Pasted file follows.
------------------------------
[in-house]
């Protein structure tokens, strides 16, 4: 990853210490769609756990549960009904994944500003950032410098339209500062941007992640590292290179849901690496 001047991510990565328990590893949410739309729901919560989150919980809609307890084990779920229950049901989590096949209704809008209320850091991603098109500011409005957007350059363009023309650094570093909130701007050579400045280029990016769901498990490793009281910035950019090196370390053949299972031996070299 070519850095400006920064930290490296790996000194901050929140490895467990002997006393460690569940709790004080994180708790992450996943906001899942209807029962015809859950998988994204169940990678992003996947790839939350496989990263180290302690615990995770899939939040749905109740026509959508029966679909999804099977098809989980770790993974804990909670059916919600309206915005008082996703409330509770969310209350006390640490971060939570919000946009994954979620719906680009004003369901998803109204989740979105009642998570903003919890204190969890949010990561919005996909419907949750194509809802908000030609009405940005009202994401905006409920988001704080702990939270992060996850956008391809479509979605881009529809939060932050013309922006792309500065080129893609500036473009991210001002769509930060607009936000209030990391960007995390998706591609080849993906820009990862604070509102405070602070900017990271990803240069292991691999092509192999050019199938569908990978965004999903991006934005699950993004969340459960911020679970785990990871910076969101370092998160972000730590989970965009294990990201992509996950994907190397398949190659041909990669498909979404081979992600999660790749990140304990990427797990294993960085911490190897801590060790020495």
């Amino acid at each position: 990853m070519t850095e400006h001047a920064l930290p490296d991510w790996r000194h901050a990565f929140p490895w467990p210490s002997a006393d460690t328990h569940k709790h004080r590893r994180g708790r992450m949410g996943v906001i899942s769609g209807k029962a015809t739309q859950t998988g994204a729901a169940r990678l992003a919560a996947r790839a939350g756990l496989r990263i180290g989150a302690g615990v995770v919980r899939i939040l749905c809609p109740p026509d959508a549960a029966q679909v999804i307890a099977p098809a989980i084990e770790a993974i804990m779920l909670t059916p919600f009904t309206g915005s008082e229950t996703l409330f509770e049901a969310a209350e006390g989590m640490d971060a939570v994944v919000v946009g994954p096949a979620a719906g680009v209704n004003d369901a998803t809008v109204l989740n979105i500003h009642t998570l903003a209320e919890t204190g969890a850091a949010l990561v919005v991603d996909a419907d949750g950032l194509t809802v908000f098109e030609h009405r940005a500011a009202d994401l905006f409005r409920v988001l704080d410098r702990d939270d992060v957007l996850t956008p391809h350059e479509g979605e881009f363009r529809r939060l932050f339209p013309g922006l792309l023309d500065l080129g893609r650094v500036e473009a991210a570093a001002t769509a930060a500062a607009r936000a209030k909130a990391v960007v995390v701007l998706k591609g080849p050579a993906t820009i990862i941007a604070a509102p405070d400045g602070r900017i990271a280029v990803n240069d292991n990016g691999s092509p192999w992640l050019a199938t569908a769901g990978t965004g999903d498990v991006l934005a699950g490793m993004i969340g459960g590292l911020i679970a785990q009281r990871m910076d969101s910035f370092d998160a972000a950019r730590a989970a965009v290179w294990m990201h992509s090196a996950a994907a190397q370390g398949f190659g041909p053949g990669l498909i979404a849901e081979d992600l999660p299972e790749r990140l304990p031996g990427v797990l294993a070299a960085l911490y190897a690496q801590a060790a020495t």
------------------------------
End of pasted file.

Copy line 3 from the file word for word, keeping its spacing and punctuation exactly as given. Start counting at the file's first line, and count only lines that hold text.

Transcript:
């Amino acid at each position: 990853m070519t850095e400006h001047a920064l930290p490296d991510w790996r000194h901050a990565f929140p490895w467990p210490s002997a006393d460690t328990h569940k709790h004080r590893r994180g708790r992450m949410g996943v906001i899942s769609g209807k029962a015809t739309q859950t998988g994204a729901a169940r990678l992003a919560a996947r790839a939350g756990l496989r990263i180290g989150a302690g615990v995770v919980r899939i939040l749905c809609p109740p026509d959508a549960a029966q679909v999804i307890a099977p098809a989980i084990e770790a993974i804990m779920l909670t059916p919600f009904t309206g915005s008082e229950t996703l409330f509770e049901a969310a209350e006390g989590m640490d971060a939570v994944v919000v946009g994954p096949a979620a719906g680009v209704n004003d369901a998803t809008v109204l989740n979105i500003h009642t998570l903003a209320e919890t204190g969890a850091a949010l990561v919005v991603d996909a419907d949750g950032l194509t809802v908000f098109e030609h009405r940005a500011a009202d994401l905006f409005r409920v988001l704080d410098r702990d939270d992060v957007l996850t956008p391809h350059e479509g979605e881009f363009r529809r939060l932050f339209p013309g922006l792309l023309d500065l080129g893609r650094v500036e473009a991210a570093a001002t769509a930060a500062a607009r936000a209030k909130a990391v960007v995390v701007l998706k591609g080849p050579a993906t820009i990862i941007a604070a509102p405070d400045g602070r900017i990271a280029v990803n240069d292991n990016g691999s092509p192999w992640l050019a199938t569908a769901g990978t965004g999903d498990v991006l934005a699950g490793m993004i969340g459960g590292l911020i679970a785990q009281r990871m910076d969101s910035f370092d998160a972000a950019r730590a989970a965009v290179w294990m990201h992509s090196a996950a994907a190397q370390g398949f190659g041909p053949g990669l498909i979404a849901e081979d992600l999660p299972e790749r990140l304990p031996g990427v797990l294993a070299a960085l911490y190897a690496q801590a060790a020495t």